This case study starts in the wee hours of the morning on St. Patrick's Day 2015. Yours truly was on the frozen ice of a remote lake in northern Minnesota (Boulder Lake ... 25 miles north of Duluth). During the cold night I was watching what would turn out to be one of the strongest Northern Lights Display of the last ten years. I was recording the event with my camera.
Actually, this story / case study started at 1:45 am as I lay fast asleep in bed. Although NASA and NOAA had forecast for an Aurora to start the following night, it was not expected the night of March 16/17. Suddenly the quiet of our bedroom was broken by a fierce alarm ... Bing Bong, Bing Bong, Bing Bong! My Android smartphone app, Aurora Alert from Eagle's Orbit was sounding off. Groggily I check my app which I had customized based upon my exact location on the planet Earth to ring if the Aurora was expected to exceed a Kp of 4.33. I woke up quickly when I read the Kp was expected to reach 8.0 in one hour!
At this point I reached for my Google Nexus 10 tablet and logged into Facebook. Please understand I am a member of the Great Lakes Aurora Hunters. Thus Facebook enters into the equation. This group which now exceeds a membership of 4,000 gave me an easy place to check what was happening in real time. Yup, several members from near Ely and Grand Marais, Minnesota were already outside and reporting great displays. It's now 1:50 am; I bound out of bed and throw on my long johns! Remember, this is northern Minnesota in the winter time. I am about to head for a frozen windblown lake on a cold winter night, and stand for hours. In short, I will have a fantastic time!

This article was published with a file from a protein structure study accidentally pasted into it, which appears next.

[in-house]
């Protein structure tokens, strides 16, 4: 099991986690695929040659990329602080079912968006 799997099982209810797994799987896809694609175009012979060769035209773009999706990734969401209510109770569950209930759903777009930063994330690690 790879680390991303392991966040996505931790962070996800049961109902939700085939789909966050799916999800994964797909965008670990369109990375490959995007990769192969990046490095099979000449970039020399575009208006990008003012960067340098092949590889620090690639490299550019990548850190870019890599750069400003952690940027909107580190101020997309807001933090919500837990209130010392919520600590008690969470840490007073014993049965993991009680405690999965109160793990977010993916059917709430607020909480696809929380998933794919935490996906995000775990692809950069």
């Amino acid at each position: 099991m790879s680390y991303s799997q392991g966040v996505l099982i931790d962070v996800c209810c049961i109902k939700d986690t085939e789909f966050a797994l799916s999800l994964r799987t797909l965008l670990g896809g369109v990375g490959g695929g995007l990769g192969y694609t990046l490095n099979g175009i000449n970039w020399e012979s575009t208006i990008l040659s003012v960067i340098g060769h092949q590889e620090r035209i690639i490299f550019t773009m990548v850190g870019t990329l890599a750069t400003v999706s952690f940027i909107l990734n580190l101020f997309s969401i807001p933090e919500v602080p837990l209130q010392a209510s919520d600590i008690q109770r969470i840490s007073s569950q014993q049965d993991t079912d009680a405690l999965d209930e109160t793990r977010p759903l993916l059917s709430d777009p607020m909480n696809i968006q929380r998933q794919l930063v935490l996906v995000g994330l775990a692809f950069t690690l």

After 3+ hours of watching one of the best displays I had ever seen, I head home. Arriving at the old homestead I wake my wife up at 6:00 a.m. with a tale of "wows"! Read Molly's tale of woe via her blog, Superior Footprints, "An Aurora Hunter's Wife"! At this point, you may be thinking ... okay Facebook, but why a case study?? Take a look at the photo taken that night, and then read on below ...
Getting home I naturally processed my photos. Now remember it was St. Patrick's Day. Realizing that a photo showing the heavens as green would have some traction, I now posted the image via the following methods:
- Facebook: Destination Duluth and Frozen Photographers
- Twitter: My account
- LinkedIn: My Account
- Flickr: My account & album - Northern Lights
By 1pm that afternoon, I know that my photo had already been posted (with my premission) on Destination Duluth, The Pioneer Press (St. Paul, Minnesota newspaper) and the Smithsonian website! By Thursday the combined groups had been combined groups had been kind enought to let me know the St. Patrick's Day Aurora Selfie had been seen by over 250,000 people!
Now you should understand the power of social media ... thus a case study. Some important items to remember. I had content that fit the day / news (green in the heavens on St. Patrick's Day), and I took action quickly upon realizing the value of my image.
Here are more photos from that morning.
If you're still reading, and would like to see a few photos from the second night out, browse to my other blog, 365 Days Of Birds. Yup! The Aurora lasted for days, and I kept going out at night to watch nature's fireworks!